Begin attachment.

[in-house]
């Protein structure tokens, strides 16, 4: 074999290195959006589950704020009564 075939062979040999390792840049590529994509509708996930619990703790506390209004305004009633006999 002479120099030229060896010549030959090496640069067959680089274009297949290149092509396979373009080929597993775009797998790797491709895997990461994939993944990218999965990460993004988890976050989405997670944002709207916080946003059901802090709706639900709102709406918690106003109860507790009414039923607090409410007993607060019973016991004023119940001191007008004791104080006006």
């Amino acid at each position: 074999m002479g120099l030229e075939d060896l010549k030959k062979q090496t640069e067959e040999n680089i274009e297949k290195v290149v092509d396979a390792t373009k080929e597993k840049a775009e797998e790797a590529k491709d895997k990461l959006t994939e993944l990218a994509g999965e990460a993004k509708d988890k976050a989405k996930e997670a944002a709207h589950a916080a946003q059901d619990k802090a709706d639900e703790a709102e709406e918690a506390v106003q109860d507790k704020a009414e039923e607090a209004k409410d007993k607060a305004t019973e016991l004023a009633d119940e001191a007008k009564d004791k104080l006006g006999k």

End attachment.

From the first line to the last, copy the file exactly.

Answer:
[in-house]
């Protein structure tokens, strides 16, 4: 074999290195959006589950704020009564 075939062979040999390792840049590529994509509708996930619990703790506390209004305004009633006999 002479120099030229060896010549030959090496640069067959680089274009297949290149092509396979373009080929597993775009797998790797491709895997990461994939993944990218999965990460993004988890976050989405997670944002709207916080946003059901802090709706639900709102709406918690106003109860507790009414039923607090409410007993607060019973016991004023119940001191007008004791104080006006």
């Amino acid at each position: 074999m002479g120099l030229e075939d060896l010549k030959k062979q090496t640069e067959e040999n680089i274009e297949k290195v290149v092509d396979a390792t373009k080929e597993k840049a775009e797998e790797a590529k491709d895997k990461l959006t994939e993944l990218a994509g999965e990460a993004k509708d988890k976050a989405k996930e997670a944002a709207h589950a916080a946003q059901d619990k802090a709706d639900e703790a709102e709406e918690a506390v106003q109860d507790k704020a009414e039923e607090a209004k409410d007993k607060a305004t019973e016991l004023a009633d119940e001191a007008k009564d004791k104080l006006g006999k």